METHODS: IMMUNOCAL is produced in linear fashion in order to maintain proteins in a non denatured form and to preserve their glutamyl cysteine residues. We tested the in vitro anti-HIV activity on cord blood mononuclear cells and MT 4 cells by studying each of reverse transcriptase (RT) activity, p24 antigen production, and syncytium formation. GSH was measured by spectrophotometric recycling assay. Apoptosis was evaluated by flow cytometry on PBMC from HIV infected individuals (cells were stained with acridine orange and ethidium bromide) (n = 6).
RESULTS: An anti HIV activity was found at WPC concentrations between 100 micrograms/ml and 500 micrograms/ml. Inhibition of syncytium formation occurred with a IC50 of 150 micrograms/ml. PBMCs cultured with these WPC concentrations (N = 3) had a statistically significant increase in GSH synthesis when compared to untreated cells, 9.6 +/- 1.5 vs 5.4 +/- nmoles/10(7) cells, p = 0.01. HIV infected PBMCs cultured in the presence of 100 micrograms/ml of WPC were less prone to die of apoptosis than untreated cells, 15% +/- 2.6 vs 37% +/- 2.4 p <0.001.
CONCLUSION: IMMUNOCAL (WPC) possesses antiviral and anti-apoptotic activities which may be related to its glutathione promoting activity. A clinical trial is currently going on with children with AIDS and wasting syndrome.
Slyvain Baruchel & Ginette Viau
ANTICANCER RESEARCH 16:1095-1100 (1996)
Abstract: We report the in vitro selective inhibitory activity of a humanized whey protein concentrate IMMUNOCAL on growth of mammary carcinoma cells and Jurkat T cells in comparison to normal peripheral blood mononuclear cells. We related this inhibitory activity to a selective depletion of intracellular glutathione synthesis. The use of humanized whey protein concentrate as a food supplementation may have direct implication in clinical trials with adjuvant chemotherapy.
Glutathione (GSH) accounts for more than 90% of total intracellular non-protein sulfhydryl and is critical in a variety of cellular defense functions including protection from toxic oxygen species and detoxification of various xenobiotics. Tumor cell GSH concentration may be among the determinant of the cytotoxicity of many chemotherapeutic agents and of radiation, and an increase in GSH concentration appears to be at least one of the mechanisms of acquired drug resistance to chemotherapy.
Therapeutic elevation of normal cell GSH levels has also been investigated as a means to reduce the toxicity associated with a wide variety of compounds of both endogenous and exogenous origin.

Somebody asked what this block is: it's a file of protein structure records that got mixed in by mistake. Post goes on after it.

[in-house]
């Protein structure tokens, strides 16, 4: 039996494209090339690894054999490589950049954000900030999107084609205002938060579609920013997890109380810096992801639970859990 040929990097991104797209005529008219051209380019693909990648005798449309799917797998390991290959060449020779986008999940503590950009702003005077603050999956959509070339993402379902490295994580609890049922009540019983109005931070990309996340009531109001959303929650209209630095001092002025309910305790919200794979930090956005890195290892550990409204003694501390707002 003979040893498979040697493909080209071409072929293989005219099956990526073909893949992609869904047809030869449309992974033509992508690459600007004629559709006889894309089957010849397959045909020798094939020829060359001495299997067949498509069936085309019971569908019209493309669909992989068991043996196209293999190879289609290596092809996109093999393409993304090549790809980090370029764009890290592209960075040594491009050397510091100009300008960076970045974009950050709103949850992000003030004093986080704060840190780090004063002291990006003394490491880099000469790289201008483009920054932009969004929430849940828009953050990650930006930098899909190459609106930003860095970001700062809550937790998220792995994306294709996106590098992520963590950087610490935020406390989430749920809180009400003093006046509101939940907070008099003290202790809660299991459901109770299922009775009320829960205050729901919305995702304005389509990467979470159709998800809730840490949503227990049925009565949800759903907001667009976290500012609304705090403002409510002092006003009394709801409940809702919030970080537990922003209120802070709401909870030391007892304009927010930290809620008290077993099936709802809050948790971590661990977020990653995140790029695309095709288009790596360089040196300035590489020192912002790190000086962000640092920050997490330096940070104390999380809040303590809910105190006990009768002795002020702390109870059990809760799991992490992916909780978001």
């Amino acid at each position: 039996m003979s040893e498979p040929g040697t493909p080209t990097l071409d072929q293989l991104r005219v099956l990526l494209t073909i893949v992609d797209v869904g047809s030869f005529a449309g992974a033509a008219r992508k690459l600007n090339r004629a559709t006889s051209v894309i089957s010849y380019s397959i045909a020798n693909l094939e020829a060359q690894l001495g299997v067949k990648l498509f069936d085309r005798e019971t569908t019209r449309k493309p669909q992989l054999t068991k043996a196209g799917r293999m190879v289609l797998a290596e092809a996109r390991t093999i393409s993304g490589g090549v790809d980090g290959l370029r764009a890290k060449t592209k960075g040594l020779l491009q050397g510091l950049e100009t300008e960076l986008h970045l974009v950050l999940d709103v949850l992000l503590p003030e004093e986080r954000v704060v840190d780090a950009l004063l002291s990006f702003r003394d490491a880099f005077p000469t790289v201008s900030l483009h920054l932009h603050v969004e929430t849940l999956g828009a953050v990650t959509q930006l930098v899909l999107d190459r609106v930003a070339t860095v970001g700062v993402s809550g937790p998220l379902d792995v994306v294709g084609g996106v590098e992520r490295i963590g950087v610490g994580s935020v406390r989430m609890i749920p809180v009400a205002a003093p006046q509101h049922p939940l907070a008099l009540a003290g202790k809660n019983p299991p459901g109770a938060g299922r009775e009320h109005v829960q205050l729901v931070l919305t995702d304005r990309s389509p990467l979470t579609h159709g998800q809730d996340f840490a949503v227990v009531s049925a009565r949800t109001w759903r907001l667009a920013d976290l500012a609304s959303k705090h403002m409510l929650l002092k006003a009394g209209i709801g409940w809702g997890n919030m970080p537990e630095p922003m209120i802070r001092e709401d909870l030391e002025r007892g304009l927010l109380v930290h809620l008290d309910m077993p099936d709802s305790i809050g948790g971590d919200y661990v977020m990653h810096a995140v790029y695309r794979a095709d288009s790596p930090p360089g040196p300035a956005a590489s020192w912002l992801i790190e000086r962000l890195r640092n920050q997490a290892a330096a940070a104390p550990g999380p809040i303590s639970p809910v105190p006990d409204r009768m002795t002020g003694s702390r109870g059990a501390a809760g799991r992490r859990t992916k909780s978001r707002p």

GSH may be increased by different methods including delivery of L-Cystine, a rare limiting amino acid in GSH synthesis. This is difficult since cysteine is toxic, it is not transported efficiently into cells, and is oxidized spontaneously at neutral pH.
Attempts to cancer treatment based on modulation of GSH concentration in tumor cells must take into consideration the glutathione status and the rate of GSH synthesis in these cells. It is well known that rapid GSH synthesis in tumor cells is associated with high rates of cellular proliferation. Depletion of tumor GSH in vivo decreases the rate of cellular proliferation and inhibits cancer growth. In practice it is difficult to reduce GSH sufficiently in a tumor in vivo without placing the normal tissue at risk.
Numerous studies have demonstrated that GSH can be differently manipulated in normal versus tumor cell line. Dependent upon the method of GSH manipulation protection could be demonstrated in normal but not in tumor cell line.
In this report we demonstrate that it is possible to selectively modulate in vivo GSH synthesis in normal cells compared to cancer cells with a humanized Whey Protein Concentrate (HWPC) and that this selective GSH modulation has an impact on cells proliferation.
Tseng YM, Lin SK, Hsiao JK, Chen IJ, Lee JH, Wu SH, Tsai LY.
Department of Pathology and Laboratory Medicine, Kaohsiung Veterans General Hospital, Kaohsiung 81346, Taiwan; Institute of Medicine, Kaohsiung Medical University, Kaohsiung 80702, Taiwan.
Abstract: Excessive ethanol consumption may increase the production of reactive oxygen species (ROS), which results in the damage of tissues, especially the neurons and glial cells in the central nervous system (CNS). The purpose of this study is to evaluate the effects of whey protein concentrate (WPC) on the glutathione (GSH) status after acute ethanol exposure in the pheochromocytoma (PC12) cell line. In this study, we assayed the cell viability, the percentage of lactate dehydrogenase released (% LDH released), the level of GSH, and the activity of GSH reductase (GRx).
The results showed that with the supplement of WPC, the cell viability displayed no significant difference after acute exposure of ethanol in groups with or without ethanol treatment. The ethanol-induced cytotoxicity showed a slight decrease, and the level of GSH showed a significant increase. The activity of GRx significantly increased when 0.1, 10mg/ml of WPC was supplied. In conclusion, these results suggest that WPC in a moderate concentration should be a precursor agent to promote the production of GSH and will enhance the antioxidant capacity in the PC12 cell line.
Tseng YM, Chen SY, Chen CH, Jin YR, Tsai SM, Chen IJ, Lee JH, Chiu CC, Tsai LY.
Institute of Medicine, College of Medicine, Kaohsiung Medical University, Kaohsiung, Taiwan.